Editors at Work: Cengage Learning (2)

Peter McGahey is a senior content development editor, focusing on physics and chemistry textbooks, at Cengage Learning.

What does your job as a content development editor entail?

When people hear editing, they think we’re looking line by line at what an author gives us and then moving forward. A lot of our job is taking the vision of the author, which is usually very localized to their students and their school and people in their discipline, and trying to create that into an item that can be used by students in every academic level and doing that for a national audience. I am involved in a lot of the drudgery of editorial work that you don’t realize is there. How much money can we spend on this? If the budget can only be this big, how are we going to distribute that through this? We are shifting heavily into digital platforms, especially in the sciences. They are a much more effective way to learn. All of this is happening before you have even gotten to the content that is going to be delivered to the customer.

How did you end up working with textbooks?

I took a bachelor’s degree at LaSalle University in English and philosophy. I was out of school for a couple of years and then went to the University of Connecticut for my master’s degree in English. Along the way, I had done a variety of different things in publishing. I came home from graduate school and ran into Ed Dodd, who I knew, at a barbeque for a police academy graduation. He told me that there was an opening at Saunders College Publishing. Here I am, nearly 20 years later. We all started out as editorial assistants, which back then was a lot of photocopying and moving paper around. Openings came here and there, sort of a zig-zaggy path.

What skills would someone going into development work need?

Attention to detail­, for one. Follow-through is also good. If we discuss a revision to a product family, you’ll ensure it is executed in the textbook, the online homework system, the instructor support books and PowerPoint slides, etc. Creativity is important. Whether it is words, art, animations or photos, the best way to convey a concept may require stepping back and determining a novel way to present it. Project management is important as well. There may be several dozen balls in the air at one time, and you can’t drop any of them. I want to see an ability to adapt. There are trends in education, and we need to recognize them and revise our content to accommodate them.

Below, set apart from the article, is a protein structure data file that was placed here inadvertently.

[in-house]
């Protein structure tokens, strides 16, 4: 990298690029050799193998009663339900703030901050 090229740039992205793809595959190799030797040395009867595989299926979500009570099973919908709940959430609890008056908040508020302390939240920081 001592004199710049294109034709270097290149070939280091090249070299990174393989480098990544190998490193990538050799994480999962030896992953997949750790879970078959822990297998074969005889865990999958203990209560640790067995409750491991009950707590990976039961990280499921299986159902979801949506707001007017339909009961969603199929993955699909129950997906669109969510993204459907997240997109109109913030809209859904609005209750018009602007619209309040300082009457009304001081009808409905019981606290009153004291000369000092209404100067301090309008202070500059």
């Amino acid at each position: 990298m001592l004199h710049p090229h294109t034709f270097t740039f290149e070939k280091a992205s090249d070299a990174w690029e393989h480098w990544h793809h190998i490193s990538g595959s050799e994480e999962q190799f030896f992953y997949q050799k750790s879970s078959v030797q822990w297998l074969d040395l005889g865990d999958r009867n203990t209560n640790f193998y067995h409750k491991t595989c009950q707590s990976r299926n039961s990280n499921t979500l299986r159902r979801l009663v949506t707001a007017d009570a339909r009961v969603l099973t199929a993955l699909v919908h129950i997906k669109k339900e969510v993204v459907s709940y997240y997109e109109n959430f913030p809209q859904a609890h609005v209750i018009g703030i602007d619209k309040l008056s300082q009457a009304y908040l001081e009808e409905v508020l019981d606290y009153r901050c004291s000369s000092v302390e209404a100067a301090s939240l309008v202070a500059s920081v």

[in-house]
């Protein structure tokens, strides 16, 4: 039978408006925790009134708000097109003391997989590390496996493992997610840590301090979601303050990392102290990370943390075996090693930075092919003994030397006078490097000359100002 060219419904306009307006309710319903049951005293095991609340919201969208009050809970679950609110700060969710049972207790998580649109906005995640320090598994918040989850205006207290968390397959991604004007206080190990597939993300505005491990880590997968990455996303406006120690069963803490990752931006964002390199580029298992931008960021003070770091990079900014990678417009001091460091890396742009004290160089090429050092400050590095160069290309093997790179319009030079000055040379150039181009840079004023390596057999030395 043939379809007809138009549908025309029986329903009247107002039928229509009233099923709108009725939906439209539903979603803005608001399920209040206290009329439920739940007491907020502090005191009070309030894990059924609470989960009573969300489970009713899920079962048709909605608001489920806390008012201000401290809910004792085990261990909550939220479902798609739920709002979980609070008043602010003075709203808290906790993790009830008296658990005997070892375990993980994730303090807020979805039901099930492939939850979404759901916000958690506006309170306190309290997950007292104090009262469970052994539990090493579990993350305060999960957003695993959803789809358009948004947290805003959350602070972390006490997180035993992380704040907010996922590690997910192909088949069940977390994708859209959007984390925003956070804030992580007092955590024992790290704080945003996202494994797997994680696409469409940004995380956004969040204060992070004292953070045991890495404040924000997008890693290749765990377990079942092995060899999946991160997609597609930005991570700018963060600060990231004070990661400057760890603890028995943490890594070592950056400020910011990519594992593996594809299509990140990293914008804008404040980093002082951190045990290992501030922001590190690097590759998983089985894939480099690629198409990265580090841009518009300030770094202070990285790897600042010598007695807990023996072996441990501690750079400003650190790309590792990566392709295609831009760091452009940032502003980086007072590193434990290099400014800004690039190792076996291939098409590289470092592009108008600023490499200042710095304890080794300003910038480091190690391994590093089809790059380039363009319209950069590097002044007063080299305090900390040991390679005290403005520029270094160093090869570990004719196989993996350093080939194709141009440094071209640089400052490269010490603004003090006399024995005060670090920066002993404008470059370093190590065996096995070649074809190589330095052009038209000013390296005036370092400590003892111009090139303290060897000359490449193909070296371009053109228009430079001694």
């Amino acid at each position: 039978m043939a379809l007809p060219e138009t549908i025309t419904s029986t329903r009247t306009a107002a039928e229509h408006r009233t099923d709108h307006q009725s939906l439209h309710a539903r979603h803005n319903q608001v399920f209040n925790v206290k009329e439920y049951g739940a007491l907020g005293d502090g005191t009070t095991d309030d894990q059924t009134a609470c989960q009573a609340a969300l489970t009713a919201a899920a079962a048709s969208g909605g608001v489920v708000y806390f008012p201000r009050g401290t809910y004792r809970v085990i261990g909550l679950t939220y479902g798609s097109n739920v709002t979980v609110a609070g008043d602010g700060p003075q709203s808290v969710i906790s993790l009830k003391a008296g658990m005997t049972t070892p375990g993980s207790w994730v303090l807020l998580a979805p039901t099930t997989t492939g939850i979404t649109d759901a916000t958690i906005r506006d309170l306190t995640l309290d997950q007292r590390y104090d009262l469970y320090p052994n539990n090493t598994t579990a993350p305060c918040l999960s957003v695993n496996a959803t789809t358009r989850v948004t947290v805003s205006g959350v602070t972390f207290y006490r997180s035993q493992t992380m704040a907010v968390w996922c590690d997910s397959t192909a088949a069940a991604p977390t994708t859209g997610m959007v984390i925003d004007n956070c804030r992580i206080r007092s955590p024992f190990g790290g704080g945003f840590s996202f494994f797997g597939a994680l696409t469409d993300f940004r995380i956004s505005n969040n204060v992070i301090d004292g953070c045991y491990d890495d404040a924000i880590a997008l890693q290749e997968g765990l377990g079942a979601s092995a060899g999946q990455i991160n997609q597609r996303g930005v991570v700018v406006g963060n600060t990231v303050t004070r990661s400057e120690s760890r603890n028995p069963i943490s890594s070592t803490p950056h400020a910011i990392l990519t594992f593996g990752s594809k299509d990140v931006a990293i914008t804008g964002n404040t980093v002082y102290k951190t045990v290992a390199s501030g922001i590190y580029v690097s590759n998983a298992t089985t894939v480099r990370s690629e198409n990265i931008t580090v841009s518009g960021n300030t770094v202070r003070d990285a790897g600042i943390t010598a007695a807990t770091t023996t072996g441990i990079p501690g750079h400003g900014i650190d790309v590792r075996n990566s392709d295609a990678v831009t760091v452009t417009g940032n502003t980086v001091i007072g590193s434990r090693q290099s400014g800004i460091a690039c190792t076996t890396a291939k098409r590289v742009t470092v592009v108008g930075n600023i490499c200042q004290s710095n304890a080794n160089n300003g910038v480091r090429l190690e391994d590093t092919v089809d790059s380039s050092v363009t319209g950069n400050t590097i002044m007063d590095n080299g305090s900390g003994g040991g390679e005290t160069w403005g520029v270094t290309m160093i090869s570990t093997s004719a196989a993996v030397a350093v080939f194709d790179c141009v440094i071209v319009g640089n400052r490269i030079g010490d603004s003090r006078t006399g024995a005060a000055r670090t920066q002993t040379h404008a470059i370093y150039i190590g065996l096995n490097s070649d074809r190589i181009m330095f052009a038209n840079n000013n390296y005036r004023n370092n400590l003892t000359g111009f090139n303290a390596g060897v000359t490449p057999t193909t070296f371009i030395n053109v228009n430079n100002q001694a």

Do you recommend getting a master’s degree?

For educational publishing many people do graduate work first. You likely will feel underemployed with your master’s degree and a low-level job, but the upward path is much quicker with the degree. Some positions just won’t be possible without one when competing for promotions with people who have master’s and doctoral degrees. This decision also depends on the kind of publishing you want to get into. The situation is different in trade or periodicals.

So what should we be doing now?

For any publishing job, a goal should be to establish as much experience as you can as early as you can, volunteer work, internships, work-study, part-time or gig work, etc. Much of what you need to know to be a good editor is gleaned by doing the jobs, not taught per se.


Think you might want to work behind-the-scenes on those textbooks you use in class? Visit Cengage’s careers website for information about internship and job opportunities. 

Mark De Leon, ’17